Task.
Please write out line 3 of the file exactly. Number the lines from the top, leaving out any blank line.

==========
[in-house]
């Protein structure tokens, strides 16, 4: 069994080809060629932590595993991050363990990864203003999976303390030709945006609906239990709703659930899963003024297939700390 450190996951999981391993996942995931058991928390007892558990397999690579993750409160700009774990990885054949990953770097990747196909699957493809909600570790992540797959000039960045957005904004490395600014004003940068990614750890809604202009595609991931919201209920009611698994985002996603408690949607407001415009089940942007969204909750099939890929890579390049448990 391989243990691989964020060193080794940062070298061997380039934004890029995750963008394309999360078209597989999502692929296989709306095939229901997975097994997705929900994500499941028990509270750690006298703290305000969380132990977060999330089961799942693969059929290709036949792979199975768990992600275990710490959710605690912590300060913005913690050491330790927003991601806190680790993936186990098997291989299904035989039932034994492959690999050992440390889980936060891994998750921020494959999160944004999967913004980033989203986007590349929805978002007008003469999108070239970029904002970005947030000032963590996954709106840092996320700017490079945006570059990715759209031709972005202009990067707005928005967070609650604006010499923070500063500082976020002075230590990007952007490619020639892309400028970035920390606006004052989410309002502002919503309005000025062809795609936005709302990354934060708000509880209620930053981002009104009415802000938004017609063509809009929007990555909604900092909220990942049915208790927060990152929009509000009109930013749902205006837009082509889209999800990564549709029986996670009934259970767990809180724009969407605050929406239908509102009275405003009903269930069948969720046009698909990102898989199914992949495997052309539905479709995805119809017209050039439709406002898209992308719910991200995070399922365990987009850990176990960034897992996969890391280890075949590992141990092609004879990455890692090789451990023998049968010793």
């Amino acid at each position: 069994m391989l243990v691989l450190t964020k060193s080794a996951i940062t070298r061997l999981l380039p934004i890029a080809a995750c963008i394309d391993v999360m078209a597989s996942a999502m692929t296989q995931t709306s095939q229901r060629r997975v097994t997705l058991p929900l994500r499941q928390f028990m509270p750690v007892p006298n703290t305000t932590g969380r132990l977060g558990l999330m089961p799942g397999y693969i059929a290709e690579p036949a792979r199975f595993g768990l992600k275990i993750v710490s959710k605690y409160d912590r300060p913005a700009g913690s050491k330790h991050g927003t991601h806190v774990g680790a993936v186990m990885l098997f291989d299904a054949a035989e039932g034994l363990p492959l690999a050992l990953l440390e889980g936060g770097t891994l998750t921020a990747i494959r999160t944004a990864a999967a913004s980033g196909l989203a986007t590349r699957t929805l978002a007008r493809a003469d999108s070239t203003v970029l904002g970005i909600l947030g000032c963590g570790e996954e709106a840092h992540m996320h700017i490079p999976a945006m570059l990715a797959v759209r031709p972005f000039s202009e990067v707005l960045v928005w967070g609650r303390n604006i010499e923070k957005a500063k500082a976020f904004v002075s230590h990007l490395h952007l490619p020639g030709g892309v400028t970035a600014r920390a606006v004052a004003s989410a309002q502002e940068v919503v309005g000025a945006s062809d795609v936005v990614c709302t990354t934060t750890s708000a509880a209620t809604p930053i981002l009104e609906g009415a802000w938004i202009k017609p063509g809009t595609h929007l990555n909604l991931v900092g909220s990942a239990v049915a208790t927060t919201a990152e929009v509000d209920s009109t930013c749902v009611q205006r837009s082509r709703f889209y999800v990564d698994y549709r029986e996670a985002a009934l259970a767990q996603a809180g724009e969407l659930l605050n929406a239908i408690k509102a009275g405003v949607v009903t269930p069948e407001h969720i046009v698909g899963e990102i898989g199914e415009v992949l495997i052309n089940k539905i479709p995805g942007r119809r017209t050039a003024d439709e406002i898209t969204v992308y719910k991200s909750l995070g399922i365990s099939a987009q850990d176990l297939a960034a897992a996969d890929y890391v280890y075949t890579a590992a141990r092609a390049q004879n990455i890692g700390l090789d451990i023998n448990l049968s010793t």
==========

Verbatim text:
């Amino acid at each position: 069994m391989l243990v691989l450190t964020k060193s080794a996951i940062t070298r061997l999981l380039p934004i890029a080809a995750c963008i394309d391993v999360m078209a597989s996942a999502m692929t296989q995931t709306s095939q229901r060629r997975v097994t997705l058991p929900l994500r499941q928390f028990m509270p750690v007892p006298n703290t305000t932590g969380r132990l977060g558990l999330m089961p799942g397999y693969i059929a290709e690579p036949a792979r199975f595993g768990l992600k275990i993750v710490s959710k605690y409160d912590r300060p913005a700009g913690s050491k330790h991050g927003t991601h806190v774990g680790a993936v186990m990885l098997f291989d299904a054949a035989e039932g034994l363990p492959l690999a050992l990953l440390e889980g936060g770097t891994l998750t921020a990747i494959r999160t944004a990864a999967a913004s980033g196909l989203a986007t590349r699957t929805l978002a007008r493809a003469d999108s070239t203003v970029l904002g970005i909600l947030g000032c963590g570790e996954e709106a840092h992540m996320h700017i490079p999976a945006m570059l990715a797959v759209r031709p972005f000039s202009e990067v707005l960045v928005w967070g609650r303390n604006i010499e923070k957005a500063k500082a976020f904004v002075s230590h990007l490395h952007l490619p020639g030709g892309v400028t970035a600014r920390a606006v004052a004003s989410a309002q502002e940068v919503v309005g000025a945006s062809d795609v936005v990614c709302t990354t934060t750890s708000a509880a209620t809604p930053i981002l009104e609906g009415a802000w938004i202009k017609p063509g809009t595609h929007l990555n909604l991931v900092g909220s990942a239990v049915a208790t927060t919201a990152e929009v509000d209920s009109t930013c749902v009611q205006r837009s082509r709703f889209y999800v990564d698994y549709r029986e996670a985002a009934l259970a767990q996603a809180g724009e969407l659930l605050n929406a239908i408690k509102a009275g405003v949607v009903t269930p069948e407001h969720i046009v698909g899963e990102i898989g199914e415009v992949l495997i052309n089940k539905i479709p995805g942007r119809r017209t050039a003024d439709e406002i898209t969204v992308y719910k991200s909750l995070g399922i365990s099939a987009q850990d176990l297939a960034a897992a996969d890929y890391v280890y075949t890579a590992a141990r092609a390049q004879n990455i890692g700390l090789d451990i023998n448990l049968s010793t």